By Kristin Darcy, Graphic Designer, Integrated Media Group

Just like your personal identity makes you unique, your brand identity is what sets your business apart from the rest. But what exactly is brand identity?

The terms “brand,” “branding,” and “brand identity” are sometimes used interchangeably, but they are not the same.

  • Brand is the perception of the company in the eyes of the viewers.
  • Branding involves the marketing practice of actively shaping a distinctive brand.
  • Brand identity is the collection of all the brand elements the company uses to portray the image of themselves to consumers.

Developing a strong brand identity

Before you begin developing any tangible elements for your brand identity, you first need to know who you are as a brand. You need to ask yourself some obvious, or not so obvious, questions in order to understand who you. Begin by answering these questions:

  • What is your mission?
  • What are your values?
  • What type of personality do you want your brand to have?
  • How do you differentiate yourself from the competition?

Once you’ve established who you are as a brand, it’s time to create the identity that will bring your brand to life and show your customers who you are.

Typography

Typography refers to the font used for your branding materials. The typography you choose will say a lot about your brand.

For instance, san serif fonts tend to give a sleek and modern feel to a brand – values that many technology brands are keen on. You can use a bold and chunky font weight or a thin and delicate one, however, a thin weight will not always translate across the board. While it may work large format, it could easily get lost when shrunken down for print.

Looking for a more sophisticated style? Try a serif typeface; many fashion or high-end companies have tendency to use serif fonts because they appear trustworthy and express timelessness. Their feelings of class and heritage make them ideal when you want to create a company that feels “established”.

Color

Humans have psychological connections to colors, so strategically using colors in your brand can have a big impact on how your brand is perceived by your audience. For example, blue is the most universally appealing color in the spectrum and is seen as a sign of stability and reliability, so it is a solid choice for appealing to a wide demographic. Red is the color of passion and excitement. It’s the perfect choice if your brand is loud, youthful and exciting. You don’t have to stick to just one color either, if you want to add a second color but don’t know where to start, pair it with different shades of its complementary color, these will always work together.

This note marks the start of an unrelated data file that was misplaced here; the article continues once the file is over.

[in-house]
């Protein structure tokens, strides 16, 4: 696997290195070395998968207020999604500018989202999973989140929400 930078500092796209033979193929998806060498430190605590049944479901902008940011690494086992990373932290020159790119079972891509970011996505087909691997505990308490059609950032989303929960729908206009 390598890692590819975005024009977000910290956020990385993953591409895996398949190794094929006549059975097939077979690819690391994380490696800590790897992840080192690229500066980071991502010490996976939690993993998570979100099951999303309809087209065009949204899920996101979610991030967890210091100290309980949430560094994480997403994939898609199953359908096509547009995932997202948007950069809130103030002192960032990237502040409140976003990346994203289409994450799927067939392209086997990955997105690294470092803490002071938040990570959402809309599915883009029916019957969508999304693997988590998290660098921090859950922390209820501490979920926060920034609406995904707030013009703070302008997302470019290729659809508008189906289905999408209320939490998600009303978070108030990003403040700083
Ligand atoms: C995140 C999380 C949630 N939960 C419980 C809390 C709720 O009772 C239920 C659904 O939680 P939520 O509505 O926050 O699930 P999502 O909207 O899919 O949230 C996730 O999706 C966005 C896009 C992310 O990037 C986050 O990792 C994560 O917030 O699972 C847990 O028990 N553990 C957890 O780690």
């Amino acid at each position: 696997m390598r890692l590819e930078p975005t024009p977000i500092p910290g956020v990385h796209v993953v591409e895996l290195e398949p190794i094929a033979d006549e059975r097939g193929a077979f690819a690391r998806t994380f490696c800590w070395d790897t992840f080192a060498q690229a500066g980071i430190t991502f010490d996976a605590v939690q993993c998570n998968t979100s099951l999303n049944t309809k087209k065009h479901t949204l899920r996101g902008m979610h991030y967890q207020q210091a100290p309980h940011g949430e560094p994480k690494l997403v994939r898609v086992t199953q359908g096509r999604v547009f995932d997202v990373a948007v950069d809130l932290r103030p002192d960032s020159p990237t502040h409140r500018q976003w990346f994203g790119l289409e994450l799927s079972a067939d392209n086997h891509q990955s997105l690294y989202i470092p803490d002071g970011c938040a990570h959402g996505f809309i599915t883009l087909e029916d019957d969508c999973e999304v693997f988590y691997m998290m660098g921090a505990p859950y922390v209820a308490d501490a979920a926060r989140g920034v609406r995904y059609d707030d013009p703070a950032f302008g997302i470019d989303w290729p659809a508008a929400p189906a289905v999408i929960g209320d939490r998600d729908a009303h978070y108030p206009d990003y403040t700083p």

Logo

Your logo is the foundation of your brand identity. In order for your logo to be successful, it should do a number of things. Your logo should:

  • Communicate who you are/what you value
  • Be visually interesting — simple/clean is key
  • Play along with your industry’s standards
  • Make lasting impressions on your audience

Establishing all of these elements early on in the process can be beneficial when things start to take off. Once you have all your design assets, you want to make sure they’re used in the right way, which is why you should definitely create a brand style guide. This document outlines when and how to use your design elements as well as any design “don’t”s. Remember, consistency is key. You want to ensure that any future design is in line with your brand identity and generates the right perception with your audience.